Berners-Lee decided that the hypertext documents of the World Wide Web would be read-only, and accessed by a client server architecture (browsers). The first World Wide Web server (used by Berners-Lee) was a NeXT computer, and the first web server software was named CERN httpd. Since then, there has been a plethora of HTTP server software, such as Apache, that have simplified the process of hosting web servers, and have helped to popularise the World Wide Web. Berners-Lee was responsible for designing the first web browser, unsurprisingly named: WorldWideWeb. The second browser created - a version of the WorldWideWeb browser that was ported to several operating systems - was the Line Mode Browser, and it was designed by: Tim Berners-Lee, Henrik Frystyk Nielsen and Nicola Pellow. In 1992, Robert Cailliau and Nicola Pellow developed the first browser for the Macintosh platform: named MacWWW. Pei Wei, another member of the WWW project, developed the ViolaWWW hypertext browser.
The World Wide Web was first available as an Internet service on the 6th of August, 1991: when Berners-Lee released information about his "Hypertext project" on the newsgroup: alt.hypertext. However, Berners-Lee had launched the first web server on the 25th of December, 1990; some simple webpages were available for download, but only a select number of people knew the project existed. On the 30th of April, 1993, CERN made the World Wide Web's software - such as a library of code - publicly available; with the aim of increasing it's popularity. CERN also announced that the World Wide Web would be free to use, and no license fee would be charged to developers (unlike with Gopher who charged a license fee to host a server). In 1994, Berners-Lee left CERN and founded the World Wide Web Consortium (October, 1994); the role of the World Wide Web Consortium is to create new web standards and promote the compatibility of web standards for developers.
The World Wide Web was fortunate that it was launched at the same time that the Internet was transitioning from a U.S. government funded network to a commercial network. By 1995, the World Wide Web was the Internet's most popular service, and was responsible for the creation of large tech companies like Amazon, Yahoo!, Paypal, and eBay. The early growth of Internet and the World Wide Web led to the dot com bubble: where the stocks of Internet companies soared in value (1997-2000) and then crashed in value.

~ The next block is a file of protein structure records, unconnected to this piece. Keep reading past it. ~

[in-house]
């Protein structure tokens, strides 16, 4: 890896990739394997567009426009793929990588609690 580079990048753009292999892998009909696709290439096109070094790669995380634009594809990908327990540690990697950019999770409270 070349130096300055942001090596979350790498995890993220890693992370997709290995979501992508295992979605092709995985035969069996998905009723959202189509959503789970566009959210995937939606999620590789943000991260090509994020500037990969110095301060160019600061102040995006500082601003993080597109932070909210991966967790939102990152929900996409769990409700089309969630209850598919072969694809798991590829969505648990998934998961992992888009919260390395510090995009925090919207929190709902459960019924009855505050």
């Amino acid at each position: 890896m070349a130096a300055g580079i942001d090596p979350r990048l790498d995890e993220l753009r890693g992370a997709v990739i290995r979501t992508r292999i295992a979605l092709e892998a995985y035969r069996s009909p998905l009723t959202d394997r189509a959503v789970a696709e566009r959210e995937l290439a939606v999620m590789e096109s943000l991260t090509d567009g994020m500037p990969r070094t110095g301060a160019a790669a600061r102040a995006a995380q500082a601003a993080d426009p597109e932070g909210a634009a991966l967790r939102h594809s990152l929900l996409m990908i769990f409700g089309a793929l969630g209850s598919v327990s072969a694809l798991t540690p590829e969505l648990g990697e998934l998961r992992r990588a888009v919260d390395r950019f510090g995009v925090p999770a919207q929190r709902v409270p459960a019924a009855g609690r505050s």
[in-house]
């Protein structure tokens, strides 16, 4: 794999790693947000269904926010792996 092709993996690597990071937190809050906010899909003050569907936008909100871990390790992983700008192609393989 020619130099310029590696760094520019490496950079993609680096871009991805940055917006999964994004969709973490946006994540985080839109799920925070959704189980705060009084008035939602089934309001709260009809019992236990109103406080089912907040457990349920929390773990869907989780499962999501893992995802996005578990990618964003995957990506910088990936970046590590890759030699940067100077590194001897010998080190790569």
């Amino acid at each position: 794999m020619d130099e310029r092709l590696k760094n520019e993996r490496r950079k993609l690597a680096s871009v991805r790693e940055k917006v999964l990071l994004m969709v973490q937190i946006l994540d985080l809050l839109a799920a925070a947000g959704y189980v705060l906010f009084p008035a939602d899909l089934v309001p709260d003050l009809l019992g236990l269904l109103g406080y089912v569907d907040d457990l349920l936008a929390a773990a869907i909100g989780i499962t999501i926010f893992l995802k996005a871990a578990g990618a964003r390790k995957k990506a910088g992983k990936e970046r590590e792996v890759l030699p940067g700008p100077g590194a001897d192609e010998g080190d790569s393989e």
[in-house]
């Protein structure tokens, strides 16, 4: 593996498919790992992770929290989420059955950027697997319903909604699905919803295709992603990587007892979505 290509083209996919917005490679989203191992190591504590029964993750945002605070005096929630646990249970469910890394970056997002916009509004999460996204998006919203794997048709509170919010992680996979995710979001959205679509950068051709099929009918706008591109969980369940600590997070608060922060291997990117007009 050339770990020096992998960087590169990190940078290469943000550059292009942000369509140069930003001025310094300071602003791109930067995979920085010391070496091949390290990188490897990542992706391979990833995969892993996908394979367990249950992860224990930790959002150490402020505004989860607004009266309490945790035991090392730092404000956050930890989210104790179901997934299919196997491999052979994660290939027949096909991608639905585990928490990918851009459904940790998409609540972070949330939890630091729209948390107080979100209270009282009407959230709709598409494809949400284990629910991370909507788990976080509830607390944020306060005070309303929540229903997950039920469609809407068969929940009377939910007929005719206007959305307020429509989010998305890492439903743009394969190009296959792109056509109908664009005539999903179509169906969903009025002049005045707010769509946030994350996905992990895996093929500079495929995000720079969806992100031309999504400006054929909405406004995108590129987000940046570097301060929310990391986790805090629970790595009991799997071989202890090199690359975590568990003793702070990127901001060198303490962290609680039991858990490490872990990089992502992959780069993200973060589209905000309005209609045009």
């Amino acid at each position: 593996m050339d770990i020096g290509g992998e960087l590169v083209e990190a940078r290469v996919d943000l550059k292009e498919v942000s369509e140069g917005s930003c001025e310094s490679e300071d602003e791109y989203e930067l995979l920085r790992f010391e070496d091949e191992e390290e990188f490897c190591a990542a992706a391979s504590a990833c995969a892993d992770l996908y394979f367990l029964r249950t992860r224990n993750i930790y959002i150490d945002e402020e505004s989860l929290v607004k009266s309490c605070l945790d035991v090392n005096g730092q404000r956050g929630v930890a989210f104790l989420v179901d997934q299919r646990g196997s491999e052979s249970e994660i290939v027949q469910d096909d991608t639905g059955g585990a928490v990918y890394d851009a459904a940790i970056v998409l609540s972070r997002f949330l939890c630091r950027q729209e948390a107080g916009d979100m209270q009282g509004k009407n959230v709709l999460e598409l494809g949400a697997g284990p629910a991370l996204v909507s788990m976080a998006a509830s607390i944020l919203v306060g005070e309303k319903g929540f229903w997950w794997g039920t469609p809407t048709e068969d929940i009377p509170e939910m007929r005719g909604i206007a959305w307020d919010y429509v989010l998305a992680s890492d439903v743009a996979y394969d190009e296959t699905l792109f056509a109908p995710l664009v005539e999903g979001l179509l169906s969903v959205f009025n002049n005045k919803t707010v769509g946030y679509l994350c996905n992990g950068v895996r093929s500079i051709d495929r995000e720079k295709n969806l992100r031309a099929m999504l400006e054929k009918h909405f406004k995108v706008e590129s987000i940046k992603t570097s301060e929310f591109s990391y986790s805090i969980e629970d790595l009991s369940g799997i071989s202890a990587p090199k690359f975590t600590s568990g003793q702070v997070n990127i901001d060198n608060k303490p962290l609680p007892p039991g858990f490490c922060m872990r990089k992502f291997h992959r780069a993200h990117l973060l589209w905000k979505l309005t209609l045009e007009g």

The World Wide Web is a service/application found on the Internet, the Internet is a system of interconnected computer networks that use TCP/IP (Internet protocol suite) to communicate. The Internet protocol suite has four layers and it's highest layer is the application layer. The Hypertext Transfer Protocol (HTTP) is part of the application layer of the Internet protocol suite. The World Wide Web could not function without HTTP: HTTP is a 'request-response' protocol, which means that one computer sends a request for data and another computer responds to the request.
The World Wide Web is based upon a client-server computing model: a client application program (browser), residing on a users computer, will use HTTP to send a request to retrieve data from a web server connected to the Internet. Computer files are retrieved by a client program (browsers) using a Uniform Resource Identifier (URI); the World Wide Web uses a URI that is named: Uniform Resource Locator (URL). URL's are embedded within hyperlinks: hyperlinks, usually referred to as 'links', are embedded into webpages (hypertext documents), and a user simple has to click on a hyperlink and the browser will use HTTP to locate the resource.
When a client program (browser) requests HTTP to locate and retrieve a computer file more than one Internet protocol will be used in the process of retrieving data from a server. HTTP, through a process of encapsulation, typically uses Transmission Control Protocol (TCP) of the transport layer of the Internet protocol suite: TCP ensures that application layer data is reliable sent and received. The TCP data segments will then be encapsulated (enveloped) into an Internet Protocol (IP) packet, which will then be encapsulated in a link layer frame as it 'hops' across the Internet from host to host. The process is likened to a letter being placed inside an envelope that is placed inside another envelope that is placed within a final envelope.